Outpatient waiting lists increase significantly in Cork

Outpatient waiting lists increase significantly in Cork

Some 65,288 people were on waiting lists for outpatient appointments at hospitals across Cork at the end of August.

WAITING lists for outpatient appointments in Cork hospitals increased by almost 2,000 patients in the space of a month, it has been revealed.

Some 65,288 people were on waiting lists for outpatient appointments at hospitals across Cork at the end of August, according to data from the National Treatment Purchase Fund (NTPF).

It is an increase of over 1,700 on the month before, when around 63,500 people were awaiting appointments.

Some 15,594 patients are waiting more than 18 months for their appointment, a slight increase on the previous month.

The outpatient waiting list at Cork University Hospital (CUH) rose by more than 800 between the end of July and the end of August, rising from 28,431 patients to 29,239.

More than 5,700 patients have been waiting for more than 18 months for their CUH appointment.

Meanwhile, some 23,800 patients are on the outpatient waiting list South Infirmary Victoria University Hospital (SIVUH) — more than 8,000 have been waiting for more than 18 months.

Sinn Féin TD Thomas Gould labelled the waiting lists as “scandalous”.

“For too long now, successive governments have underfunded our health service and this is the unfortunate result of these decisions,” he said.

“It is disgraceful that people are waiting this long for vital treatment and therapy.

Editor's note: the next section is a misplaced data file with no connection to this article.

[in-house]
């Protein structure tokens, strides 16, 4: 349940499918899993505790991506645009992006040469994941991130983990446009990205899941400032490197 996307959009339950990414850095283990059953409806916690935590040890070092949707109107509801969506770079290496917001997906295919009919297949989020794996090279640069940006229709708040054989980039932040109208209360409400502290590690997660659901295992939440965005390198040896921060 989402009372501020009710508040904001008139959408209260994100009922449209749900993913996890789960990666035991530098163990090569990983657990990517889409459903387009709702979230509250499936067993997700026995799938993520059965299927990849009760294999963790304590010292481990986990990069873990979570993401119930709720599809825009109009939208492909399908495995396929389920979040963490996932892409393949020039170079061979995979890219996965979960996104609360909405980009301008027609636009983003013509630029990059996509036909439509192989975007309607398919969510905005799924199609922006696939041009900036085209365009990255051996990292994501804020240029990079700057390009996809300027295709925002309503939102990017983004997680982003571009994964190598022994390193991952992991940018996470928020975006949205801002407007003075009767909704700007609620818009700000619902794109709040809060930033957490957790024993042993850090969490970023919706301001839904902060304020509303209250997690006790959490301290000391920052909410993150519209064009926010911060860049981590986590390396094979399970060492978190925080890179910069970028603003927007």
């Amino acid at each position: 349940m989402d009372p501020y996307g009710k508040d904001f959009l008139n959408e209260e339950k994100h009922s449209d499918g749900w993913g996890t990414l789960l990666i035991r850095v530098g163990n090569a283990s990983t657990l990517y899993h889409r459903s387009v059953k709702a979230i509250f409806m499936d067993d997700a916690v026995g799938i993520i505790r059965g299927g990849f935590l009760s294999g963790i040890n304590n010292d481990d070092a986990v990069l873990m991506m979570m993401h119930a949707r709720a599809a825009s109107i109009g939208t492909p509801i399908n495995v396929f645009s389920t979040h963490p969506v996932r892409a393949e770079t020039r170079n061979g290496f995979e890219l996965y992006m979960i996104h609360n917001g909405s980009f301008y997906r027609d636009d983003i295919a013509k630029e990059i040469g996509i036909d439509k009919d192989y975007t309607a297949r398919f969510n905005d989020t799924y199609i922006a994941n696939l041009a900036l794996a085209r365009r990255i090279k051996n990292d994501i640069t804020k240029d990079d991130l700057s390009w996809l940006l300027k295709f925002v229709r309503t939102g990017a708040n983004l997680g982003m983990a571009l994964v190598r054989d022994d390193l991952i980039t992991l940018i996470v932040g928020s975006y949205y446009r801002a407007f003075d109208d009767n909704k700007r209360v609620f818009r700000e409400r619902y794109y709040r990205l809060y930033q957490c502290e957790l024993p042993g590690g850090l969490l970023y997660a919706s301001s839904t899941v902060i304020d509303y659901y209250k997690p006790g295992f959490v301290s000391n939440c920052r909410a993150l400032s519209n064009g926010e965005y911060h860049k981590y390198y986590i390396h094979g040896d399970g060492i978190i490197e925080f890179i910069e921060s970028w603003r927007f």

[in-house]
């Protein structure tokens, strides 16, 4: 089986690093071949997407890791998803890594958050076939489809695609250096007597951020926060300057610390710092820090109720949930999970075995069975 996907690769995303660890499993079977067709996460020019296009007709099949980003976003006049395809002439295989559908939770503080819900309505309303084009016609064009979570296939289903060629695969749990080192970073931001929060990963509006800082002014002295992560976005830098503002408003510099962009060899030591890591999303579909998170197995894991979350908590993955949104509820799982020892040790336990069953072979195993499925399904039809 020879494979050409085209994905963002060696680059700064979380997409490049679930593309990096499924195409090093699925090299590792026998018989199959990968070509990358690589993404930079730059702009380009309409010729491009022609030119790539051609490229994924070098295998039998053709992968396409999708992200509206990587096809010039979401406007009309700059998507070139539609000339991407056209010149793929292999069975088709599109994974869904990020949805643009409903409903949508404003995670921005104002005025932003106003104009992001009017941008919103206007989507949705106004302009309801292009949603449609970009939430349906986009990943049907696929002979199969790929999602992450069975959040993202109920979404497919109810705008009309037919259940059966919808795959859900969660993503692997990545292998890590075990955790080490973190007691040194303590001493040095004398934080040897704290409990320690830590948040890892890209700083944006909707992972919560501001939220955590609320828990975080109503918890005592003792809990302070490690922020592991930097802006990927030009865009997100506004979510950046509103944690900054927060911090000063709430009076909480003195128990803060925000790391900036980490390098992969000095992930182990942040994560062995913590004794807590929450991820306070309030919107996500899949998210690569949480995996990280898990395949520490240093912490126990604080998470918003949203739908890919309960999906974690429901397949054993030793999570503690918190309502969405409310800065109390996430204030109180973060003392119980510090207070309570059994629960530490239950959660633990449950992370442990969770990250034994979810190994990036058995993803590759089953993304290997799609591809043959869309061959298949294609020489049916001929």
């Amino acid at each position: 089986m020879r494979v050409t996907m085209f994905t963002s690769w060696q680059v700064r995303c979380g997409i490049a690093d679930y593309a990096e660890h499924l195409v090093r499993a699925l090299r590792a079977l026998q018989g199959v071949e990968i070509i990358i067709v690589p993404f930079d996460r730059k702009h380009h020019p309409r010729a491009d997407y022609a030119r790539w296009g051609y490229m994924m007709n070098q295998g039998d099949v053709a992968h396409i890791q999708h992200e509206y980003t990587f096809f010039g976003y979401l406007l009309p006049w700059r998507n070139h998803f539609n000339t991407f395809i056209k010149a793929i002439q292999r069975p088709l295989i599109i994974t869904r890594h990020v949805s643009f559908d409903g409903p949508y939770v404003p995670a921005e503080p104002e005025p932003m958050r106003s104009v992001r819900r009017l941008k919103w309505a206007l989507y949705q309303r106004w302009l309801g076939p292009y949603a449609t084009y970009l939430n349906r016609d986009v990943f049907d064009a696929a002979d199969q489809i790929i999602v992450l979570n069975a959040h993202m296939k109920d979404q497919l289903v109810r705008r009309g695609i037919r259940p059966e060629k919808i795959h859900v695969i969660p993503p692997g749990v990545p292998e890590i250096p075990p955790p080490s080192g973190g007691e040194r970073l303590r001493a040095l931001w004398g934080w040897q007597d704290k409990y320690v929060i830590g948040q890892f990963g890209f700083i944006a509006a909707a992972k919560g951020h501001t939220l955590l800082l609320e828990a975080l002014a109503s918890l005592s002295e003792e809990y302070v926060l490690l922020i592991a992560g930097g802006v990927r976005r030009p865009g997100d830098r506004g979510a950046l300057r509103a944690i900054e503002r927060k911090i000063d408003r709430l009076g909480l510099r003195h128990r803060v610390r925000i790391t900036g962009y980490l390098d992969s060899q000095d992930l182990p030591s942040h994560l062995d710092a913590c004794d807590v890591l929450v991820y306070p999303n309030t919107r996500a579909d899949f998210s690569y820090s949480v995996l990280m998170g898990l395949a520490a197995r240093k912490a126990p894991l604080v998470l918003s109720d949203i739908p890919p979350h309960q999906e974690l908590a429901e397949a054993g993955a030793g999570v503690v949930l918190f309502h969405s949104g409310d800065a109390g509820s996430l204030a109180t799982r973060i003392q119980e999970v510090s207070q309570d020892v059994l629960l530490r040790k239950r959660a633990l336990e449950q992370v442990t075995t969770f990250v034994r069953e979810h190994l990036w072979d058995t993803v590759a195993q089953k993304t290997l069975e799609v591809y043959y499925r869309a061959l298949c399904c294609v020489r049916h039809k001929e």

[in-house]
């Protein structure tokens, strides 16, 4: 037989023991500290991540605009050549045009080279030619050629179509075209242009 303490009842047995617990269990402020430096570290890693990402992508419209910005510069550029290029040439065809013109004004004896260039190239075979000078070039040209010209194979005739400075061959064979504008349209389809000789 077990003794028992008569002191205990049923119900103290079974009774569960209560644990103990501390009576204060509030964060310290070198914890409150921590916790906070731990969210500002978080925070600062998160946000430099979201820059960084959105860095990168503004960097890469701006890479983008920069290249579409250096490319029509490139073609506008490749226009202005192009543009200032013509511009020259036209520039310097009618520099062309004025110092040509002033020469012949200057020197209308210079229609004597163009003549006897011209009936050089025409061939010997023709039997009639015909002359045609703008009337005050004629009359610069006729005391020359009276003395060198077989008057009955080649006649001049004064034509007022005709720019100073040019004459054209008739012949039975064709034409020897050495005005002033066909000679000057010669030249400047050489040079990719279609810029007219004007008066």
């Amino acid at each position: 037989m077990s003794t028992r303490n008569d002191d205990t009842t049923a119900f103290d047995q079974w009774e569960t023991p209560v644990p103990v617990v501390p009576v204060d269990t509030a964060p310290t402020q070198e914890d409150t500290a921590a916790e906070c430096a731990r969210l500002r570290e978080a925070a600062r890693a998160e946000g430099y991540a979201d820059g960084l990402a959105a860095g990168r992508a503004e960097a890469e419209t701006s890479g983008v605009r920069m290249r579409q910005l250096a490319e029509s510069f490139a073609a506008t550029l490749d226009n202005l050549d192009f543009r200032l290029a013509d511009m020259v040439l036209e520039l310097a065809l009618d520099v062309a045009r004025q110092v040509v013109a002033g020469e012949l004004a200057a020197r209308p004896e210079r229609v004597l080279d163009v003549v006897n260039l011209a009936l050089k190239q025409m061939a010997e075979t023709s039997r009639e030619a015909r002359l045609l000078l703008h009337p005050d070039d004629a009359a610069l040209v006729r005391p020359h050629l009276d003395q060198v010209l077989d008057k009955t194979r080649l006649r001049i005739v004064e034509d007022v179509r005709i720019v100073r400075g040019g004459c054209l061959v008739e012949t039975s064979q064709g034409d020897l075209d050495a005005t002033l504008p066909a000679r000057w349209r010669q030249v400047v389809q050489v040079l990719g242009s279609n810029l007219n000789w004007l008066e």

“Hospital outpatient waiting lists are now at their longest since records began. We need a real plan to put an end to this.”

Speaking to The Echo recently about the NTPF waiting lists in Cork, Dr Chris Luke, a veteran consultant in emergency medicine, explained that the ongoing battle against Covid-19 will make it difficult for hospitals to tackle waiting lists for outpatient appointments.

Dr Luke explained that the coronavirus is behaving in a similar pattern to the 1918 flu pandemic, a virus that persisted for a number of years after the first outbreak.

“The truth is I think we will be contending with Covid-19 for at least three years,” he said.

“I don’t see a vaccine being widely available for 18 to 24 months — I would be very surprised if it is available in the next 12 to 18 months.

“That means there will be tension between elective procedures, surgeries, and clinic appointments and trying to be ready for the next surge.

“I cannot see the waiting lists being tackled as vigorously as they need to be tackled for another year or so simply because we’re battling with Covid.

“Hospital staff are battling away and it certainly won’t be for a lack of desire to get waiting lists down — Covid will just make the situation very difficult.”

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